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MP2 Powerpoint. Living Environment. Period 4 12/07/12. Attendance Test today No electronics during or after the test. Sit facing front. No talking or disturbing others. Raise your hand if you have a question Although – please don’t ask me to explain how to do a question!.

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    1. MP2 Powerpoint Living Environment

    2. Period 4 12/07/12 • Attendance • Test today • No electronics during or after the test. • Sit facing front. • No talking or disturbing others. • Raise your hand if you have a question • Although – please don’t ask me to explain how to do a question!

    3. Homeostasis a.k.a. Dynamic (ENERGY!) Equilibrium (BALANCE!) -internal(inside) -external(outside) -Homeostasis -temperature -salt and water -glucose(simple sugar; C6H12O6) -temperature -98.6°F -positive feedback=labor contractions!

    4. “OFF” “ON” heat saved, heat made, blood warms hair up, vasoconstriction, shivering

    5. “OFF” “ON” heat lost, blood cools hair down, vasodilation, sweating

    6. insulin • lowers • carbohydrates • glucose • cellular respiration

    7. What is hyperglycemia?Hyperglycemia (hi"per-gli-SE'me-ah) is an increase in plasma glucose (blood sugar). It can turn into a complex medical condition -- diabetic ketoacidosis (ke"to-as"id-O'sis) and coma -- if it's not treated on time and adequately. Hyperglycemia is usually the first sign of diabetes mellitus. Symptoms of hyperglycemia are • polyuria (pol"e-YUR'e-ah) (excess urine) • polydipsia (pol"e-DIP'se-ah) (thirst) • polyphagia (pol"e-FA'je-ah) (excessive hunger)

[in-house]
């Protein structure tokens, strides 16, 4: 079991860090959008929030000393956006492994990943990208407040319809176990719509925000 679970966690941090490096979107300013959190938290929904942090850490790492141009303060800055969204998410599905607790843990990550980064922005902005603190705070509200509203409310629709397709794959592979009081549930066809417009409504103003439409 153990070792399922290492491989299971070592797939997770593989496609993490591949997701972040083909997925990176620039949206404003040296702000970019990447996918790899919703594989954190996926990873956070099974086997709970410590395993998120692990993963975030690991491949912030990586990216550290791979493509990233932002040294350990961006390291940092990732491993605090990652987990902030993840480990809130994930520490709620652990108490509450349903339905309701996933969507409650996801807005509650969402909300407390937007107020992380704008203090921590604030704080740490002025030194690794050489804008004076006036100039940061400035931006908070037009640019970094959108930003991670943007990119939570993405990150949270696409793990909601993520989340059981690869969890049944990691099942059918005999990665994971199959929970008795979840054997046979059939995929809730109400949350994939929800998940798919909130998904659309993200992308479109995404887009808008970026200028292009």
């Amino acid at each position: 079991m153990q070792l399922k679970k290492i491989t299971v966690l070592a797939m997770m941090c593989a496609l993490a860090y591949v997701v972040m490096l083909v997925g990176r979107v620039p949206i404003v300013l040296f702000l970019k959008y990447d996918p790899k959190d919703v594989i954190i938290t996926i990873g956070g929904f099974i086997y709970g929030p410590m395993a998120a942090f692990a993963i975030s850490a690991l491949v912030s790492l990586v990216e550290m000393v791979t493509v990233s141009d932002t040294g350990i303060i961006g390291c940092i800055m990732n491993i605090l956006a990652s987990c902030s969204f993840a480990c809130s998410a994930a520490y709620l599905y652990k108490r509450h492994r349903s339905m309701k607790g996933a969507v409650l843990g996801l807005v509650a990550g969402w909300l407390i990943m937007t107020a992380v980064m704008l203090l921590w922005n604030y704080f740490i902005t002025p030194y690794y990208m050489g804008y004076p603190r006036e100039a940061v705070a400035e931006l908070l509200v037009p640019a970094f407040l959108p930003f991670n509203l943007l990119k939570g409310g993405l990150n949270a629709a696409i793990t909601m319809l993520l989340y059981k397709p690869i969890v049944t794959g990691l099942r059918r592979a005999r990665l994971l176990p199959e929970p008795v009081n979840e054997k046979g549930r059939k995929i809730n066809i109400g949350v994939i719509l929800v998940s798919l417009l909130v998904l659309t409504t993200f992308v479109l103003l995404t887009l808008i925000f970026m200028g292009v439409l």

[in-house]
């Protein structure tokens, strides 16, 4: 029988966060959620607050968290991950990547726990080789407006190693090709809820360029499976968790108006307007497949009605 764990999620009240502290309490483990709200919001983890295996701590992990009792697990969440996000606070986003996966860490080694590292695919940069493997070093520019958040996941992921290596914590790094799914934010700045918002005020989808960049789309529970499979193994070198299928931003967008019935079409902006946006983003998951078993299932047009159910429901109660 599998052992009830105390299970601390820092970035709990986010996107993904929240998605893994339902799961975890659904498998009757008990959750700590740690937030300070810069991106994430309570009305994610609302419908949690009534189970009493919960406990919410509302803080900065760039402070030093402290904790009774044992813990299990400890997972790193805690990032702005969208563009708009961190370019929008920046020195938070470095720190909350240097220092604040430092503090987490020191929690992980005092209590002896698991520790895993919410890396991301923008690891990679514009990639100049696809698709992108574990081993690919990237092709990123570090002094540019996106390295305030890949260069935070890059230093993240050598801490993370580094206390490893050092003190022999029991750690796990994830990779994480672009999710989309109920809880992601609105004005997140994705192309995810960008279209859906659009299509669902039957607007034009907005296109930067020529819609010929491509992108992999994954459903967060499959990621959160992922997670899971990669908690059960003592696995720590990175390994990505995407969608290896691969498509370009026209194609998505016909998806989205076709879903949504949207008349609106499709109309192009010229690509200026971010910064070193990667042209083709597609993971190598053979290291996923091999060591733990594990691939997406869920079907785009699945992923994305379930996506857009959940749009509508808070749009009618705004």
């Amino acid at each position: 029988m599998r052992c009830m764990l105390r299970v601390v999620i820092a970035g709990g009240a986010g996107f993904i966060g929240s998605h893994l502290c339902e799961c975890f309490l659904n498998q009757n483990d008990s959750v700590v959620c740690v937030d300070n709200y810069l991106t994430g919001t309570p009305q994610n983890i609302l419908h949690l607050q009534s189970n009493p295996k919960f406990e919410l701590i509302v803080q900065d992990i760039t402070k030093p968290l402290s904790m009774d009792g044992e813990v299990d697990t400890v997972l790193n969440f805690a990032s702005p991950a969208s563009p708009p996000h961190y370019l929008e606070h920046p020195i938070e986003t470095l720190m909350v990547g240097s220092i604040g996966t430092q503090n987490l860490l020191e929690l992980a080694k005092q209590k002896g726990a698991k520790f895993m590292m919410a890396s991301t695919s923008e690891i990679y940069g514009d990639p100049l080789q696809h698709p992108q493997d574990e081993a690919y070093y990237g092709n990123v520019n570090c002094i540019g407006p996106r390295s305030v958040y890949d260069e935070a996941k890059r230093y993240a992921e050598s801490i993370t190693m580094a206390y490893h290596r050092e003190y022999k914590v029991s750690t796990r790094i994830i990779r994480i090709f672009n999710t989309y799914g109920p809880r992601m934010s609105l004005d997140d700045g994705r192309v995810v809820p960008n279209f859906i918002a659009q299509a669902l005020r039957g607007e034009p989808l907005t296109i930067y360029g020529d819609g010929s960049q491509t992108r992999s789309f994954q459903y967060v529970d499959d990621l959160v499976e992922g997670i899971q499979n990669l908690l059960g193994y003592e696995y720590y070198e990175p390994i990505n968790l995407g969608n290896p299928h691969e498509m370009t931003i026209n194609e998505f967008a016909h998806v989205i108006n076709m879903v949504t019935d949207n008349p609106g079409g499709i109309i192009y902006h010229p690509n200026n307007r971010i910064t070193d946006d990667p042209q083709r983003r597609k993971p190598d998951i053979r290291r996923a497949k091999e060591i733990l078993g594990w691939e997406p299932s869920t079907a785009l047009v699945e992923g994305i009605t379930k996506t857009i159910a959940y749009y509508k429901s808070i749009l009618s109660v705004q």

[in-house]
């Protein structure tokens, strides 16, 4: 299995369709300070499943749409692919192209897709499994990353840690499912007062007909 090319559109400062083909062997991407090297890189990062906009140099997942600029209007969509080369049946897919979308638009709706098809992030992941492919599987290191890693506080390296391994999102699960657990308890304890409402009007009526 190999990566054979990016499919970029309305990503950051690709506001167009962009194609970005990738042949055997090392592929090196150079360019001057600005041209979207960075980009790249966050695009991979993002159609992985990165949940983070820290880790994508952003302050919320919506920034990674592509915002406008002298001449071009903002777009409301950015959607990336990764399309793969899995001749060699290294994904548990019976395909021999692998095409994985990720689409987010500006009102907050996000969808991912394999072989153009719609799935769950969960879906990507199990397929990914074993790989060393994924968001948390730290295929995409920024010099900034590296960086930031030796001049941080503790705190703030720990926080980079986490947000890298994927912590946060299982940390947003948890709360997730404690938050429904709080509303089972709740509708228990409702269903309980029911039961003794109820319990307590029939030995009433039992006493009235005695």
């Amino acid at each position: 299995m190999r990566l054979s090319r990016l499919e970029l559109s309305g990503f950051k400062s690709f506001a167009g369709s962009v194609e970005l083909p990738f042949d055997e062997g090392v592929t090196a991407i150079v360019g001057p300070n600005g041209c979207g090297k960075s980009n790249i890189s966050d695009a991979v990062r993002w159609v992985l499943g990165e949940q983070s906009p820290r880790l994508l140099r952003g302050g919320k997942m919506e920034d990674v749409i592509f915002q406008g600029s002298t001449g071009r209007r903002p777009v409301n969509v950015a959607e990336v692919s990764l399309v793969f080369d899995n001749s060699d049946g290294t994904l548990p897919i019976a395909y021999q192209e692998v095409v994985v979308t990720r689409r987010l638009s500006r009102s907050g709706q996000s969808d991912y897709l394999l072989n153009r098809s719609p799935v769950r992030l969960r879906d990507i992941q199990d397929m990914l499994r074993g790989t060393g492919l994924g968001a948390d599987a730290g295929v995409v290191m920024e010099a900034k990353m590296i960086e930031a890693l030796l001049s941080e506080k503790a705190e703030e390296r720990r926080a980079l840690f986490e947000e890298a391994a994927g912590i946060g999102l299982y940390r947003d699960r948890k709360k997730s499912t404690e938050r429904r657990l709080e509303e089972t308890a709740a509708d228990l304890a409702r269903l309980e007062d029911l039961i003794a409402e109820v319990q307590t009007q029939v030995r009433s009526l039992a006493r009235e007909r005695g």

8. What is hypoglycemia? Hypoglycemia (hi"po-gli-SE'me-ah) is a low level of plasma glucose (blood sugar). It's a dangerous condition because glucose is the major source of energy for the brain. Lack of glucose, like lack of oxygen, produces brain damage or even death if the deficit is prolonged. Hypoglycemia starts to cause these symptoms: sweating, tremors, anxiety, hunger, dizziness, headache, cloudy vision, confusion, abnormal behavior convulsions, loss of consciousness.

    9. “OFF” (insulin stopped) “ON” (insulin released) sugar uptake into cells, stored as glycogen normal blood sugar

    10. “OFF” “ON” less ADH secreted, less urine water levels normal

    11. Enzymes: Who needs them? • You do if you like detergents, bread, baby food, beer, fruit juice, cheese, candy, rubber, paper, or film because enzymes are needed to make these products! • You do because living things can’t live without them and you, my friend, are a living thing.

    12. A tasty and delicious example of an enzyme at work… • Complex carbohydrates like starch and glycogen are broken down into the simple sugar a.k.a. monosaccharide glucose in your mouth with the help of the enzyme salivary amylase. I guess spit’s fantastic! A carbohydrate made of glucose subunits! salivary amylase Glucose, a simple sugar.

    13. A not-so tasty and delicious example of an enzyme at work… • The enzyme lactase, with the help of water, breaks (digests) the disaccharide lactose down into 2 monosaccharides─ galactose and glucose. Many adults, however, don’t make enough lactase so ingesting dairy causes symptoms like painful gas and diarrhea. Uh-oh!

    14. Enzymes are everywhere!even in a bug’s butt luciferase • luciferin + ATP oxyluciferin + AMP + light • The above chemical equation represents a biochemical process that occurs in the abdomen of the firefly called bioluminescence. Without the enzyme luciferase to push the chemical reaction along, the insect would not glow and, therefore, would not be able to attract a mate. Photinus greeni finds a mate thanks, in part, to the enzyme luciferase!